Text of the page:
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Latin American postcolonial theories
Santiago Castro-Gómeza a Universidad Javeriana, Bogotá, Colombia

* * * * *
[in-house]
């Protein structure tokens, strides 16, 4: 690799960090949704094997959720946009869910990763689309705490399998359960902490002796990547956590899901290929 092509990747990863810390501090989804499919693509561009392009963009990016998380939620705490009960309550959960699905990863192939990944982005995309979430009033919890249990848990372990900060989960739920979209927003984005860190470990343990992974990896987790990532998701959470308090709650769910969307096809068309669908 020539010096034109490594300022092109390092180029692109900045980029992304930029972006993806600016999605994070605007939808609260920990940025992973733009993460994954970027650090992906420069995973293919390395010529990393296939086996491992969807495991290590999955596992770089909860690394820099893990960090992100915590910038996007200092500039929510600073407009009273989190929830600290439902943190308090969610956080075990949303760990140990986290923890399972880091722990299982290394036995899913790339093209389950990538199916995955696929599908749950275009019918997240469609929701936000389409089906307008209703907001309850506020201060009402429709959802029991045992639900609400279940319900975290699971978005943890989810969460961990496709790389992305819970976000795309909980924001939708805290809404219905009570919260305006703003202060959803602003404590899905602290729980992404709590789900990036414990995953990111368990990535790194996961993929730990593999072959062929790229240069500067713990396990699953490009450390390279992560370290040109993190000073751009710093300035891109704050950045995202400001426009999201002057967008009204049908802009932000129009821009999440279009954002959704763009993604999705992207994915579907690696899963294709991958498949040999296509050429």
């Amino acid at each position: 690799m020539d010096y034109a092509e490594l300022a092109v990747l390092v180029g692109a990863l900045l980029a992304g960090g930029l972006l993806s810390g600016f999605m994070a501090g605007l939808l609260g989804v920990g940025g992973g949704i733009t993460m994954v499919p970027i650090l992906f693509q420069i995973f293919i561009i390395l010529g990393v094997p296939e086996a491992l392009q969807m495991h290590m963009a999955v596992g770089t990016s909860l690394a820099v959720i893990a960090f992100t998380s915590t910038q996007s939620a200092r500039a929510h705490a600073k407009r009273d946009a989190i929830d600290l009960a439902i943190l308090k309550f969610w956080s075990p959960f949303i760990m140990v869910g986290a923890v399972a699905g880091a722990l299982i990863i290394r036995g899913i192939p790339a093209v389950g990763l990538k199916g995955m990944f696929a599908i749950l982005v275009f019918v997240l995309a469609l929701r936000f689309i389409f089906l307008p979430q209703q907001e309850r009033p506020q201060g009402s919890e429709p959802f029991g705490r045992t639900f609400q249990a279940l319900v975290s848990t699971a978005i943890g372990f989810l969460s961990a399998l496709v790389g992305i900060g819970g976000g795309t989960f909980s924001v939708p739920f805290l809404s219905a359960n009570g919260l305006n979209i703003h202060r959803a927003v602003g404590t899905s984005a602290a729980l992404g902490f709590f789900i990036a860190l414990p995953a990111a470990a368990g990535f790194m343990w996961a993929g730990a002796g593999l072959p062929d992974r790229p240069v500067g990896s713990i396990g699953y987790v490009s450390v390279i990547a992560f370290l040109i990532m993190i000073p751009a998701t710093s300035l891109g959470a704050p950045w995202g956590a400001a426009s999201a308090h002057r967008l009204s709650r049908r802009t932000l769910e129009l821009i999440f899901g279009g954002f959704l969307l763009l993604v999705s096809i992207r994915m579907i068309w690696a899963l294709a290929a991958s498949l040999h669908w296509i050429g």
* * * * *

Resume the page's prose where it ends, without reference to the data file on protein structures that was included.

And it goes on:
To cite this Article Castro-Gómez, Santiago(1998) 'Latin American postcolonial theories', Peace Review, 10: 1, 27 — 33 To link to this Article: DOI: 10.1080/10402659808426118 URL: http://dx.doi.org/10.1080/10402659808426118